Benefits Street …


Comment logo 1Image_Welfare_ReformSo come on then who has watched it? Who is fed up of hearing about it?  Has anyone been inspired by it?

If you don’t know what I am talking about, first of all where have you managed to hide? ‘Benefits Street’ was a five episode series, filmed on James Turner Street in Birmingham.  The street homes 90 houses, and it has been reported that 90% of the residents are in receipt of benefits. The first show was aired in January and the final episode was on last night

I am a bit of a sucker for supposed ‘fly on the wall’ documentaries or ‘social experiments’ however you want to categorise it. So I was keen to have a watch this one. I did watch it, and could immediately see the impact this had on Facebook, Twitter and subsequent media coverage for the following weeks. The series even managed to get a mention in the House of Commons.

Personally I felt a whole mixture of feelings towards the series.  It was good to highlight how difficult managing on benefits can be, and see a real sense of community spirit being displayed. Some ideas I could actually see working in South Leeds, such as when Fungi whose actual name is James Clarke, went round doing odd jobs for other residents in return for a bite to eat or mug of tea. This seems like a great idea.

I also thought that the way ‘White Dee’… (yes the one who really does need a bra with more support) was portrayed, in many ways shows that more social enterprises or community schemes could be set up to offer real community support and advice within the area. I believe one journalist referred to her as a ‘one man band CAB’.  This to me really highlighted how important people power is. Straight talking advice without corporate sugar coating is actually more in tune with what the residents needed to hear.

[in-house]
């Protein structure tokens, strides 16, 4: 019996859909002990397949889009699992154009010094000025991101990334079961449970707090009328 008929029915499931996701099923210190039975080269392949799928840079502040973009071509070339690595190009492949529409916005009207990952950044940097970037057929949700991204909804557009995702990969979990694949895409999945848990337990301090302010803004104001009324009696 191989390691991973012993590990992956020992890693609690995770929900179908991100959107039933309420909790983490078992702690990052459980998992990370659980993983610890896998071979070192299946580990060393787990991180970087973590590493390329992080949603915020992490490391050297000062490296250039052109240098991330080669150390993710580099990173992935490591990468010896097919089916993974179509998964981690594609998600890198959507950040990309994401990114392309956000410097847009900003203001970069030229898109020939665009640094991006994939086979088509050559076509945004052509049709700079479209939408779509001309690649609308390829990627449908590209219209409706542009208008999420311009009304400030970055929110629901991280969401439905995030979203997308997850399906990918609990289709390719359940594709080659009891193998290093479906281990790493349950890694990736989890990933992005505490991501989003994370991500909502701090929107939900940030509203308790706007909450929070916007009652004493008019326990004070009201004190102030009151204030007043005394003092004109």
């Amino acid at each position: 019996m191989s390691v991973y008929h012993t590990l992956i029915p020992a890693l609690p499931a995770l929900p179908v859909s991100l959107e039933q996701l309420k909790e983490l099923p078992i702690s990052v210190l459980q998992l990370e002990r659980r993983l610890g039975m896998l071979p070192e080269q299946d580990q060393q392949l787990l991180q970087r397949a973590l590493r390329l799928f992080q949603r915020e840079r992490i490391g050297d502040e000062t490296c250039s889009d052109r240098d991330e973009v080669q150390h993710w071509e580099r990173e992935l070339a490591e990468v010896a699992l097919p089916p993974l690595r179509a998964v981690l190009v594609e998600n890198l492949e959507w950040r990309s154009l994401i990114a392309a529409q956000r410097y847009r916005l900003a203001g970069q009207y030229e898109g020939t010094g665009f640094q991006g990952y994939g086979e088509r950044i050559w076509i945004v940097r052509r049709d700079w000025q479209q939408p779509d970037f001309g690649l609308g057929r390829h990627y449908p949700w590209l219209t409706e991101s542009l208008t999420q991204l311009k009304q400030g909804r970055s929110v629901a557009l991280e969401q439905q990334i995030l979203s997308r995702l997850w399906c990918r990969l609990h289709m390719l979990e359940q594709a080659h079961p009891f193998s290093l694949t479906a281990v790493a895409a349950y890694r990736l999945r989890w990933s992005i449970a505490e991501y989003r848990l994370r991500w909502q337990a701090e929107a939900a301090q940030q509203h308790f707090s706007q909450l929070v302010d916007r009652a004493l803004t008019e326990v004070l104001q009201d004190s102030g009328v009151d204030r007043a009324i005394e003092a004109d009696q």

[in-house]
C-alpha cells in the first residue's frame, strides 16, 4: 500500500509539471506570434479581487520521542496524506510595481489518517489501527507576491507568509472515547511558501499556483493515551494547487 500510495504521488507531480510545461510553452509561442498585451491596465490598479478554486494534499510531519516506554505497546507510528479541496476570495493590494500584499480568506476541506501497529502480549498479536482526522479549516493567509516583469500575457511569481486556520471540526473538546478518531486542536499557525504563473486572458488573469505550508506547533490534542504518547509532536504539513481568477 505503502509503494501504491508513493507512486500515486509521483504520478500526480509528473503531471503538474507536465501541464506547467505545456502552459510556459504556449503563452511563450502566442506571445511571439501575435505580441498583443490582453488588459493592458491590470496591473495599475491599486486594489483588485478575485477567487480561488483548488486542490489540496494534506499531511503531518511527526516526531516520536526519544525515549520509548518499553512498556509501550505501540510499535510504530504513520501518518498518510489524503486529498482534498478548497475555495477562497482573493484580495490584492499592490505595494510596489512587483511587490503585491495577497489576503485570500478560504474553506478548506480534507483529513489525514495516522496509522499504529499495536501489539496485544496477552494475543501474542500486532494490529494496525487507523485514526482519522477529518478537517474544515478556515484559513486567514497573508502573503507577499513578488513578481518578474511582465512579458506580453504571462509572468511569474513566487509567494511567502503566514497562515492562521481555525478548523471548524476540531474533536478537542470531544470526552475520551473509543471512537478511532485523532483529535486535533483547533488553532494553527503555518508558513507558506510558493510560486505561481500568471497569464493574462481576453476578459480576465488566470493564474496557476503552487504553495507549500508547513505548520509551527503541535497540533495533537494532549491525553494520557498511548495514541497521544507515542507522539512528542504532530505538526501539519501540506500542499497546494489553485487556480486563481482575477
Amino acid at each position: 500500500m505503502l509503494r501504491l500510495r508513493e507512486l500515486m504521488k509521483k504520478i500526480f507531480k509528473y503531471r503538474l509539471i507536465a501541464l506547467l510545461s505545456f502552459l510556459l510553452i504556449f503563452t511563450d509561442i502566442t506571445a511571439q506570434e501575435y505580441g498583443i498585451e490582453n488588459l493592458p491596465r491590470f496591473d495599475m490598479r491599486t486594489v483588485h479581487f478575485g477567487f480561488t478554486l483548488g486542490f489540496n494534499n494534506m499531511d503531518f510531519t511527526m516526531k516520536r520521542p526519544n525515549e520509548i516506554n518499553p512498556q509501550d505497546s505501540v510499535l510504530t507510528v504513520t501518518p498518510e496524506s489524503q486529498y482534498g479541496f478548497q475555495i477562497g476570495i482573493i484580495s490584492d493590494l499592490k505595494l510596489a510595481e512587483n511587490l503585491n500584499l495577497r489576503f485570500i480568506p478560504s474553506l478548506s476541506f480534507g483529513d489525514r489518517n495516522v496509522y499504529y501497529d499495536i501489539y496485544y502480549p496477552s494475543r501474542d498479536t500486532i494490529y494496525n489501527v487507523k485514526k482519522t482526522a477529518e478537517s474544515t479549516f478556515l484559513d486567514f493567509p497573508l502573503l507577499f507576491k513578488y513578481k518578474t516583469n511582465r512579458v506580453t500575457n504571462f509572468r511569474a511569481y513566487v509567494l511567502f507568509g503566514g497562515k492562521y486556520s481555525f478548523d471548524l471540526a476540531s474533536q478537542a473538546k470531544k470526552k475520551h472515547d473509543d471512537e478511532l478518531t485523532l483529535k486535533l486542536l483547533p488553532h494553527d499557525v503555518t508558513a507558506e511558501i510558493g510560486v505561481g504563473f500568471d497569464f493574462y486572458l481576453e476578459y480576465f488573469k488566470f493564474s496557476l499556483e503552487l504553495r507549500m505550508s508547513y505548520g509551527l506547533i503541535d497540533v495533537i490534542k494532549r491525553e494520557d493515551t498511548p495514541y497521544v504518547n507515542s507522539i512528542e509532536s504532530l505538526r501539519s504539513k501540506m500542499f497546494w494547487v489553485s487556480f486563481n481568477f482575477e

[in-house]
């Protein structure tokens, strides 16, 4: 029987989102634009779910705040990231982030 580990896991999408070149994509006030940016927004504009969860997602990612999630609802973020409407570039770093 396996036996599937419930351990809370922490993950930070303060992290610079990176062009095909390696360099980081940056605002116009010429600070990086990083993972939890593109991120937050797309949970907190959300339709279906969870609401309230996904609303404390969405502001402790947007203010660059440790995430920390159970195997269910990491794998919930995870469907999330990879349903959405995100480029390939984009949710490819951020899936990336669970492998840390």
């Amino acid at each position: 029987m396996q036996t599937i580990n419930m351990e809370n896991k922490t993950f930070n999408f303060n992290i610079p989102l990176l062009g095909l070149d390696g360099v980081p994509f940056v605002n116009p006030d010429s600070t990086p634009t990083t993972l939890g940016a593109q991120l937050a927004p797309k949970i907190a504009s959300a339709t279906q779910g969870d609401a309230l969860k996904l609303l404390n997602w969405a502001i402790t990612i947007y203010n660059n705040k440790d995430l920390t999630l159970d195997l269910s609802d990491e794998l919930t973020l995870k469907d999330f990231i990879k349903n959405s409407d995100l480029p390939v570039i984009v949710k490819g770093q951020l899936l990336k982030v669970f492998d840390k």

However I did feel that some of the foul language and behaviours witnessed by the youngsters on the street was less than ideal. The thought of my children being witness to neighbours’ smoking joints and all day drinking really turns my stomach. More than that though… the claiming poverty and accessing food banks whilst still having a pack of cigarettes seems wrong to me. It’s probably easy to type as a non-smoker, but trust me I have had and still have times when money is tight, and you have to feed your children on a shoe string…and that £5 for a packet of cigarettes can really go a long way.

I guess broadcasting such a divide and conquer type of show is always going to stir up reaction. I look forward to the follow up, which I understand will not be recorded on James Turner Street. Maybe in terms of equality the next series will be named ‘Expenses Street’ looking at how MP’s work the system, or do what they need to do to get by.